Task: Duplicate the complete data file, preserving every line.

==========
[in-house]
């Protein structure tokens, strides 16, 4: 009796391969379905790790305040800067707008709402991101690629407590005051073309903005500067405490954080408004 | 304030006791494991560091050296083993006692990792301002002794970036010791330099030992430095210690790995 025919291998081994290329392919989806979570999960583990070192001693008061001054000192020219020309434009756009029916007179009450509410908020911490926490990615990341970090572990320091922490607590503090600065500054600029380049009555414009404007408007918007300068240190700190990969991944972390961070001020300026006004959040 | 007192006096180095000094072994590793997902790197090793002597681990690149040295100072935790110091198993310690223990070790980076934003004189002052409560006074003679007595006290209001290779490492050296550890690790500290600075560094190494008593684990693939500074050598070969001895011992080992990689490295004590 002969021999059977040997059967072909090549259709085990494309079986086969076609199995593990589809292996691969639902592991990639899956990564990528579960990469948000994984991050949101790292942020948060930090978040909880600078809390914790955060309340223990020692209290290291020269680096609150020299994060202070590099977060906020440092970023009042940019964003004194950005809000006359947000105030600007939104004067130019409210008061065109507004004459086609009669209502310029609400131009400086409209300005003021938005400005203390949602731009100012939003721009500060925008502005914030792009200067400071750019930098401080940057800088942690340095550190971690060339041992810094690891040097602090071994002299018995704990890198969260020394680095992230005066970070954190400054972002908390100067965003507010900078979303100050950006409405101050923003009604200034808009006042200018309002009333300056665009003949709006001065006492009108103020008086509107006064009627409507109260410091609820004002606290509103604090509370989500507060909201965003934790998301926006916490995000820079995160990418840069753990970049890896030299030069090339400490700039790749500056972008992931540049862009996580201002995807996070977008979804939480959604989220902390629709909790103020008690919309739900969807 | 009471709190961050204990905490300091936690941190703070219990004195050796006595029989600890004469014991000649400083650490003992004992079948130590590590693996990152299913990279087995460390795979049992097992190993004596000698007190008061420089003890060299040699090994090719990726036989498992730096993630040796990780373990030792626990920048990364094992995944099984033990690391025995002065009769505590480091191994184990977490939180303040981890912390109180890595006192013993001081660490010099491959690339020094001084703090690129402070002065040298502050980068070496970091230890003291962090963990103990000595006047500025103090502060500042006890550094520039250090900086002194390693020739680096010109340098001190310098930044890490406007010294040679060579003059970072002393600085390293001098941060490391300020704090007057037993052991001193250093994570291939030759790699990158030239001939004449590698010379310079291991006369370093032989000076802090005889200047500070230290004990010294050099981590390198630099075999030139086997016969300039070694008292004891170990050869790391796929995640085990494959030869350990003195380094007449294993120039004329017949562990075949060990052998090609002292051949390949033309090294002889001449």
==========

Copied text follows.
[in-house]
């Protein structure tokens, strides 16, 4: 009796391969379905790790305040800067707008709402991101690629407590005051073309903005500067405490954080408004 | 304030006791494991560091050296083993006692990792301002002794970036010791330099030992430095210690790995 025919291998081994290329392919989806979570999960583990070192001693008061001054000192020219020309434009756009029916007179009450509410908020911490926490990615990341970090572990320091922490607590503090600065500054600029380049009555414009404007408007918007300068240190700190990969991944972390961070001020300026006004959040 | 007192006096180095000094072994590793997902790197090793002597681990690149040295100072935790110091198993310690223990070790980076934003004189002052409560006074003679007595006290209001290779490492050296550890690790500290600075560094190494008593684990693939500074050598070969001895011992080992990689490295004590 002969021999059977040997059967072909090549259709085990494309079986086969076609199995593990589809292996691969639902592991990639899956990564990528579960990469948000994984991050949101790292942020948060930090978040909880600078809390914790955060309340223990020692209290290291020269680096609150020299994060202070590099977060906020440092970023009042940019964003004194950005809000006359947000105030600007939104004067130019409210008061065109507004004459086609009669209502310029609400131009400086409209300005003021938005400005203390949602731009100012939003721009500060925008502005914030792009200067400071750019930098401080940057800088942690340095550190971690060339041992810094690891040097602090071994002299018995704990890198969260020394680095992230005066970070954190400054972002908390100067965003507010900078979303100050950006409405101050923003009604200034808009006042200018309002009333300056665009003949709006001065006492009108103020008086509107006064009627409507109260410091609820004002606290509103604090509370989500507060909201965003934790998301926006916490995000820079995160990418840069753990970049890896030299030069090339400490700039790749500056972008992931540049862009996580201002995807996070977008979804939480959604989220902390629709909790103020008690919309739900969807 | 009471709190961050204990905490300091936690941190703070219990004195050796006595029989600890004469014991000649400083650490003992004992079948130590590590693996990152299913990279087995460390795979049992097992190993004596000698007190008061420089003890060299040699090994090719990726036989498992730096993630040796990780373990030792626990920048990364094992995944099984033990690391025995002065009769505590480091191994184990977490939180303040981890912390109180890595006192013993001081660490010099491959690339020094001084703090690129402070002065040298502050980068070496970091230890003291962090963990103990000595006047500025103090502060500042006890550094520039250090900086002194390693020739680096010109340098001190310098930044890490406007010294040679060579003059970072002393600085390293001098941060490391300020704090007057037993052991001193250093994570291939030759790699990158030239001939004449590698010379310079291991006369370093032989000076802090005889200047500070230290004990010294050099981590390198630099075999030139086997016969300039070694008292004891170990050869790391796929995640085990494959030869350990003195380094007449294993120039004329017949562990075949060990052998090609002292051949390949033309090294002889001449």